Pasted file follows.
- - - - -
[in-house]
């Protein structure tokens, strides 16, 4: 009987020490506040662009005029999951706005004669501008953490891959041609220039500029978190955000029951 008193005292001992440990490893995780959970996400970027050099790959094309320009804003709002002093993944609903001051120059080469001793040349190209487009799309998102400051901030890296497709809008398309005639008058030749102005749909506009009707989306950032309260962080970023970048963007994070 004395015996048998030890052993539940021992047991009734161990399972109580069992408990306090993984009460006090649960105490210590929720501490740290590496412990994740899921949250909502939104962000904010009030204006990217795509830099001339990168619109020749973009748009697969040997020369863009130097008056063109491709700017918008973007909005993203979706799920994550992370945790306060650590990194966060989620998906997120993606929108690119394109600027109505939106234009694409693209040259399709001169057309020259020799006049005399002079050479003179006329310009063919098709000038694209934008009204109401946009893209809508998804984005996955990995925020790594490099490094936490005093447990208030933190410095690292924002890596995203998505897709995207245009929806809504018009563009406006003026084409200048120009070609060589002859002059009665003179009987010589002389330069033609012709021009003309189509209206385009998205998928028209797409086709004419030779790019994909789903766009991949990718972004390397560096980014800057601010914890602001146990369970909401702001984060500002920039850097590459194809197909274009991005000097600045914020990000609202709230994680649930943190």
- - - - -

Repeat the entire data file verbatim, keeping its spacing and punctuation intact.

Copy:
[in-house]
């Protein structure tokens, strides 16, 4: 009987020490506040662009005029999951706005004669501008953490891959041609220039500029978190955000029951 008193005292001992440990490893995780959970996400970027050099790959094309320009804003709002002093993944609903001051120059080469001793040349190209487009799309998102400051901030890296497709809008398309005639008058030749102005749909506009009707989306950032309260962080970023970048963007994070 004395015996048998030890052993539940021992047991009734161990399972109580069992408990306090993984009460006090649960105490210590929720501490740290590496412990994740899921949250909502939104962000904010009030204006990217795509830099001339990168619109020749973009748009697969040997020369863009130097008056063109491709700017918008973007909005993203979706799920994550992370945790306060650590990194966060989620998906997120993606929108690119394109600027109505939106234009694409693209040259399709001169057309020259020799006049005399002079050479003179006329310009063919098709000038694209934008009204109401946009893209809508998804984005996955990995925020790594490099490094936490005093447990208030933190410095690292924002890596995203998505897709995207245009929806809504018009563009406006003026084409200048120009070609060589002859002059009665003179009987010589002389330069033609012709021009003309189509209206385009998205998928028209797409086709004419030779790019994909789903766009991949990718972004390397560096980014800057601010914890602001146990369970909401702001984060500002920039850097590459194809197909274009991005000097600045914020990000609202709230994680649930943190």